Going back to the mathematics - that is costing 80 pence per month, whether the device is ever used or not.


Older devices that have constant drain > 20 watts:

  • Non usb scanner ( 25 watts )
       [ lide scanners that plug into a usb port do not waste power in this way ]
  • Sky+ box ( 25 watts )
The Sky+ box is probably a design fault :-
    The hard drive (used for live recording playback), runs constantly rather than spinning up and spinning down again.


If you have a Sky+ box and a non usb scanner, then there is £5 a month in electricity right there.

Do switch them off when not using them, or upgrade to more energy efficient alternatives, which don't 'constant drain'.


What if I don't have a 'clip to supply' electricity monitor - they are expensive?

In that case you probably have time rather than money at your disposal - you will need an hour.

Pick a time when all the people in the house are out and you only have background electricity usage.

Read off the current kilowatts used on the electricity meter, wait an hour, read again.*

*Remember that often the rightmost dial (sometimes coloured differently) is tenths of a kilowatt rather than whole kilowatts

Do your subtraction (now kilowatts used - then kilowatts used) and you have a figure you can use.

Was it 1 tenth of a kilowatt - so £10 per month
Was it 3 tenths of a kilowatt - so £30 per month
Was it 5 tenths of a kilowatt - so £50 per month


Notes and Further Reading:

Adjust the mathematics to suit your situation. If your standard electricity rate is 28 pence per kwh, then double the figure you get using my formula.

I used the word formula in the sentence above - a bit grand for a simple division operation, however I intend this article to be useful to people having all levels of mathematical ability.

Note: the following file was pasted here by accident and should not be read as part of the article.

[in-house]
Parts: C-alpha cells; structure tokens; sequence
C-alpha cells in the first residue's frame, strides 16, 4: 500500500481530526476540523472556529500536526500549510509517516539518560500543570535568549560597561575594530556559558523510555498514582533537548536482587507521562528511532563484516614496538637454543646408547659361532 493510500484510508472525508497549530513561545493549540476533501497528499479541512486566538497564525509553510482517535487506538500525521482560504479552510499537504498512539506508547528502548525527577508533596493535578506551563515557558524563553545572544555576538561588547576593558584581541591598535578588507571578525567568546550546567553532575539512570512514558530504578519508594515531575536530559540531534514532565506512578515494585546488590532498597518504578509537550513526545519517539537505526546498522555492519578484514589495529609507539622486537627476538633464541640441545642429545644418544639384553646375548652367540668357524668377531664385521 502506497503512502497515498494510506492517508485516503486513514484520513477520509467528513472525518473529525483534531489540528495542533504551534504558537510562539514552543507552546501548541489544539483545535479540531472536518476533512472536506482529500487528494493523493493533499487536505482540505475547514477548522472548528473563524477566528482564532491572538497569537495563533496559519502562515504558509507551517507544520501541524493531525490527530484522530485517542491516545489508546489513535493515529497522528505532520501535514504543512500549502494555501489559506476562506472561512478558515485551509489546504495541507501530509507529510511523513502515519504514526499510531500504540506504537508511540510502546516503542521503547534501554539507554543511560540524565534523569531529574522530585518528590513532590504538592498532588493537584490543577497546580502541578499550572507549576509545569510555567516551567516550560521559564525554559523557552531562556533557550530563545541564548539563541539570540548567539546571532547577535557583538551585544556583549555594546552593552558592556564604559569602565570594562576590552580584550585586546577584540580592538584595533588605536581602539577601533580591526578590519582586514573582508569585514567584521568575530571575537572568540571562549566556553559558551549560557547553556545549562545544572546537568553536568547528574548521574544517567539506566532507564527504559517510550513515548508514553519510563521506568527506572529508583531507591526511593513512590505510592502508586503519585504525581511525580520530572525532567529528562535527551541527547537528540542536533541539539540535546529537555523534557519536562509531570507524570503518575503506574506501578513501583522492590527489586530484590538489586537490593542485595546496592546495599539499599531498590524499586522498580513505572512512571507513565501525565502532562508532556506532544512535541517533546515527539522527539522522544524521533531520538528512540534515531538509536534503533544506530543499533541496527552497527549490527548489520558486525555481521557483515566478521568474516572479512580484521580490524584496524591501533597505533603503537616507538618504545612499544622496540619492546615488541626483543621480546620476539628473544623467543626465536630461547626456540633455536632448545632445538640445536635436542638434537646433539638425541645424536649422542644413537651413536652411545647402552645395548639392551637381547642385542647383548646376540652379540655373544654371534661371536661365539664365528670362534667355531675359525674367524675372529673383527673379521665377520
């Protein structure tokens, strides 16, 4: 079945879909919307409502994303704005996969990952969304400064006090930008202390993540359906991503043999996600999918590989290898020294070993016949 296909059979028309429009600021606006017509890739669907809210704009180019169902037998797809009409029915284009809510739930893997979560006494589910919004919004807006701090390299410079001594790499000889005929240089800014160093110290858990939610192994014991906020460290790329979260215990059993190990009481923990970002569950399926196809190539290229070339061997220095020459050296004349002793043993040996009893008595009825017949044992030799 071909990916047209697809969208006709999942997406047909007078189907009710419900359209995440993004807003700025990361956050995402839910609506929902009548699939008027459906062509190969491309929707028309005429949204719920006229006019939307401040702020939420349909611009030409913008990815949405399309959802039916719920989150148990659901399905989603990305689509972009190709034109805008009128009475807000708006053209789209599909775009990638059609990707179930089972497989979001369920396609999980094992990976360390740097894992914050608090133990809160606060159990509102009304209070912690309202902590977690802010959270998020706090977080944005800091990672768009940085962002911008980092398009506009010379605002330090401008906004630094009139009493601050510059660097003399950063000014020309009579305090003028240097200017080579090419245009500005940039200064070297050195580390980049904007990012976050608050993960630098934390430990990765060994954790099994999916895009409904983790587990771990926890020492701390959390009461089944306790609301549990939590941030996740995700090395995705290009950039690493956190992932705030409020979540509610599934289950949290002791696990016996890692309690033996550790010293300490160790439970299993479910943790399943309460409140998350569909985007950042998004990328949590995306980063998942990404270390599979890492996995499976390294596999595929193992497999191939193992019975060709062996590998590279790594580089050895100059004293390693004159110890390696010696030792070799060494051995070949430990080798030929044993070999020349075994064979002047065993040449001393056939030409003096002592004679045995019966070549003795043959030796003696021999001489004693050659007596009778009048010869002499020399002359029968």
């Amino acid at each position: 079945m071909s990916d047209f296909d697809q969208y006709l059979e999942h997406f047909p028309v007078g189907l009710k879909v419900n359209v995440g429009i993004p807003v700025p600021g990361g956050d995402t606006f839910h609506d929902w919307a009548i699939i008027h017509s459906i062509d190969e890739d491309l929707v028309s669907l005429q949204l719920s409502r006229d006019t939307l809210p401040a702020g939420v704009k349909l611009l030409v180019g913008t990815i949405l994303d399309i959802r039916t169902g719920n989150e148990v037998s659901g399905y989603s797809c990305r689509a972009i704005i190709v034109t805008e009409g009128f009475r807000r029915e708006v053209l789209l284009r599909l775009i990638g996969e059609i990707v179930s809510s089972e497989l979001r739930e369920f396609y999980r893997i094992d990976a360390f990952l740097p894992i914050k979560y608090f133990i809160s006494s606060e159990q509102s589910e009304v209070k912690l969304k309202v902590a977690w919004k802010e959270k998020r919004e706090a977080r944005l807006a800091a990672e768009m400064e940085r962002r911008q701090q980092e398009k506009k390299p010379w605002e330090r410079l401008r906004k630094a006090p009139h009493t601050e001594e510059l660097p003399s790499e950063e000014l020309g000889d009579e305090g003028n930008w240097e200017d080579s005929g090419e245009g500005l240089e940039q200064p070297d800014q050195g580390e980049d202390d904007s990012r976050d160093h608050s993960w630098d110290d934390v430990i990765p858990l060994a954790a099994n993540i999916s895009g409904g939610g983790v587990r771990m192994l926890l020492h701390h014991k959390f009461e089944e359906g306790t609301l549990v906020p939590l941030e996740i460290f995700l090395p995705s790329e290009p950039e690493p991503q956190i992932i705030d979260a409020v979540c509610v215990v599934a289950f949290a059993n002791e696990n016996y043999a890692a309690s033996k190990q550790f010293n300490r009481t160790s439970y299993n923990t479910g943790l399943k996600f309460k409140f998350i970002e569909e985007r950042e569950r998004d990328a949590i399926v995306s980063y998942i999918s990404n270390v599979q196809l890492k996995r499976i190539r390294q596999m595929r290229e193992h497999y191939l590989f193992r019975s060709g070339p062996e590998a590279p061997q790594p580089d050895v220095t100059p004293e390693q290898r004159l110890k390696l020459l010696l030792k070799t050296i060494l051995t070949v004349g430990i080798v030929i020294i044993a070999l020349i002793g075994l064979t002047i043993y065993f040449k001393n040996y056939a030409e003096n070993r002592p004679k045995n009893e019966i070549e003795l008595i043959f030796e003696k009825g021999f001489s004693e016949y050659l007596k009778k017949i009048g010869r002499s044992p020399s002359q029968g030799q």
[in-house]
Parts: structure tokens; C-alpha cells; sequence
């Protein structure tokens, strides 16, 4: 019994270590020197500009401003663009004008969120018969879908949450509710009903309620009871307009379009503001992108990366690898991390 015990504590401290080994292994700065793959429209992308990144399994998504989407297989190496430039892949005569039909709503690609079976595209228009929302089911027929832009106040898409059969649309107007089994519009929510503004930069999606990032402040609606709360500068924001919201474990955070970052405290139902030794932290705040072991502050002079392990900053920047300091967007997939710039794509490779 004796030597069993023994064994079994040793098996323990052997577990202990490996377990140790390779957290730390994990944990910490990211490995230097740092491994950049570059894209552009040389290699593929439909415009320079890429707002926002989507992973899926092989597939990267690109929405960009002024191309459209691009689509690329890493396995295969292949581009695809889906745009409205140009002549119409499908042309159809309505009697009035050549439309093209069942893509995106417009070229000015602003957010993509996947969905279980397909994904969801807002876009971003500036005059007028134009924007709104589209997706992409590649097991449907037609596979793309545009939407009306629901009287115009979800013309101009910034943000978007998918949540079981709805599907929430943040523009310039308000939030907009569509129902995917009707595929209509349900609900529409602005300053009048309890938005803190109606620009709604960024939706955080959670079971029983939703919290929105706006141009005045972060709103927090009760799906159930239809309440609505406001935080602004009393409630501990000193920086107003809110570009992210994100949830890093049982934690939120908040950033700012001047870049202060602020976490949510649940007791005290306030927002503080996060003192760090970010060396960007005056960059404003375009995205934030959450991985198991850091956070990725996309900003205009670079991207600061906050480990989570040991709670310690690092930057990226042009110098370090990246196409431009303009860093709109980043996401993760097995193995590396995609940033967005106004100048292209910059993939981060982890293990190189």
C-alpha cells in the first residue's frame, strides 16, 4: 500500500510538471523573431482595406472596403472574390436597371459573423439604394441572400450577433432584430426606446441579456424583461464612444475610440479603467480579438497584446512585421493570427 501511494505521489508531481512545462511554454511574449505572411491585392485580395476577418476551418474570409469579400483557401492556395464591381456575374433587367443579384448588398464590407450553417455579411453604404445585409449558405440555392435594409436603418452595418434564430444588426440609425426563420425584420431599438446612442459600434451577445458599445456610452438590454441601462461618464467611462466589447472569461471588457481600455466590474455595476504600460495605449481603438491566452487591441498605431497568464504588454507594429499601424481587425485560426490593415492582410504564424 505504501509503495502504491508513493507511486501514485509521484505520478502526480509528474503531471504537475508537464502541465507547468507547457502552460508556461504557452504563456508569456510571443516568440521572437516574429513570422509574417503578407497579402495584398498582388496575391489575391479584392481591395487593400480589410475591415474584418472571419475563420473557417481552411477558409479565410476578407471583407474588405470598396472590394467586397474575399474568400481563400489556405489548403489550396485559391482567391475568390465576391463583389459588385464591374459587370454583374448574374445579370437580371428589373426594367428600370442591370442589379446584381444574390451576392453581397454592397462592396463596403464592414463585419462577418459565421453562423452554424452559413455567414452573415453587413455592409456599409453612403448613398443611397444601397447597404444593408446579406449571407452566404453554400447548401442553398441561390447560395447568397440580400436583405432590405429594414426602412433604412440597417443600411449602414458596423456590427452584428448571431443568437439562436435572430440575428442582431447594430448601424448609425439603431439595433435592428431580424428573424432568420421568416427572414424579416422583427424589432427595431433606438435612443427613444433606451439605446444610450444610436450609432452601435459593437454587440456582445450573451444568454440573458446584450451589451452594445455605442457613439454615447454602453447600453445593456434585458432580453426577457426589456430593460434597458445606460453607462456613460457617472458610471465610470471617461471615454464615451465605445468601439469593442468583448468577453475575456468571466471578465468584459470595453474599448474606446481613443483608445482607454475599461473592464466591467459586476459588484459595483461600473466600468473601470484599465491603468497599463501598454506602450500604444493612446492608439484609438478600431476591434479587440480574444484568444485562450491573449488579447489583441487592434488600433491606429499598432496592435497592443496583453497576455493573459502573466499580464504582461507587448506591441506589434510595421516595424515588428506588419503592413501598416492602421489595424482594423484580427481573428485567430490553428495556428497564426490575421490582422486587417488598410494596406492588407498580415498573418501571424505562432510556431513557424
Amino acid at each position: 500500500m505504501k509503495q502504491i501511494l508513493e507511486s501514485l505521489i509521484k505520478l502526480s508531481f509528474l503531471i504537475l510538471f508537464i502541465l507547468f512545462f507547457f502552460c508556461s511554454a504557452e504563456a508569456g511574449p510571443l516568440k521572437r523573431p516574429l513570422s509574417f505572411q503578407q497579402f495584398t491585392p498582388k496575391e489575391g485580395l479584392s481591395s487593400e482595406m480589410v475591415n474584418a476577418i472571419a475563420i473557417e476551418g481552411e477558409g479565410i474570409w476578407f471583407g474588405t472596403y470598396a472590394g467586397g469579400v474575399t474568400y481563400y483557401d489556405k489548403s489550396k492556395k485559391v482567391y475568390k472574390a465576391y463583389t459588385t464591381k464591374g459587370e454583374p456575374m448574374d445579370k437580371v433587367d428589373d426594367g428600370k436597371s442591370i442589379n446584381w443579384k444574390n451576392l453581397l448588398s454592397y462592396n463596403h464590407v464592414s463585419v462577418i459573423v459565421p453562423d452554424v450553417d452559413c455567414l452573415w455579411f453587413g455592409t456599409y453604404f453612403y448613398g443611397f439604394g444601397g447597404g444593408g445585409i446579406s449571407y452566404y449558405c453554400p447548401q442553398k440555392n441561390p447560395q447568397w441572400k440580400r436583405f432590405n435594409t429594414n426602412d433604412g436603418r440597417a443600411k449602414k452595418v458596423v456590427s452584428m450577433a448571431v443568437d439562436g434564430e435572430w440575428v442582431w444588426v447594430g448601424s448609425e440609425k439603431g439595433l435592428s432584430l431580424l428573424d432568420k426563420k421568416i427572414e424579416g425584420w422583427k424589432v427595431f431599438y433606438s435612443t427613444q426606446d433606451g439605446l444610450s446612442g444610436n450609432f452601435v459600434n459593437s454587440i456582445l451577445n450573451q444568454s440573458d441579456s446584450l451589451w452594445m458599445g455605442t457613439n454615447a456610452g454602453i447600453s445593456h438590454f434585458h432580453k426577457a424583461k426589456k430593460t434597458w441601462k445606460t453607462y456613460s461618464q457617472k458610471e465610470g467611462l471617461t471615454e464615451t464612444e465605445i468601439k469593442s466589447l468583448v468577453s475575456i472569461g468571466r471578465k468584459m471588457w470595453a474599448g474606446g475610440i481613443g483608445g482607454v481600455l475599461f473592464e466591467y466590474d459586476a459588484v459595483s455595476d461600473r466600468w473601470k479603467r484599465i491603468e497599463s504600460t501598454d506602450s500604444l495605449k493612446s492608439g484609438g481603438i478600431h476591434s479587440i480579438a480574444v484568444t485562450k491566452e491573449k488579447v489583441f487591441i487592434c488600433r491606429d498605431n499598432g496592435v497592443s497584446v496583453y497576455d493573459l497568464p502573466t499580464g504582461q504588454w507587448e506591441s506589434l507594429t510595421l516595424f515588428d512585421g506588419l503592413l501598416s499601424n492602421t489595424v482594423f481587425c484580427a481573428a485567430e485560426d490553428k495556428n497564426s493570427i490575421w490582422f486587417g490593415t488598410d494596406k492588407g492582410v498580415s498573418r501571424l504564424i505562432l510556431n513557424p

Notes about the calculation - 100 watt example - method 1:

730 hours per month; 14 pence per kilowatt hour; 100 watts constant usage

100 watts is a tenth of of a kilowatt so begin with 0.1

730 hours per month and 14 pence (£0.14) per kilowatt hour is 730 * 0.14 is 100 approx. 

Multiply 0.1 by 100 gives £10


Notes about the calculation - 100 watt example - method 2:

Suppose for a moment that your background usage was 1 kilowatt.

There are 730 hours in a month. So that background usage would cost you 730*'rate per kwh'

Rate per kilowatt hour is 14 pence (£0.14) so to get a pound figure we replace
730*'rate per kwh'  with 730*0.14 giving £102.2

£102.20 is roughly speaking £100



100 watts is one tenth of a kilowatt.

So we take our £100 calculated figure and divide by ten, which gives £10.

Here is one story that demonstrates just how big a portion of your monthly electricity can be taken up by a faulty fridge or freezer.


Large Upright Freezer - non 'A' rated - real world measured example:

120->134 watts when the motor is running.

2 watts when idle / at temperature.

Cooling override (struggling to maintain temperature), can see temporary surges of 995 watts.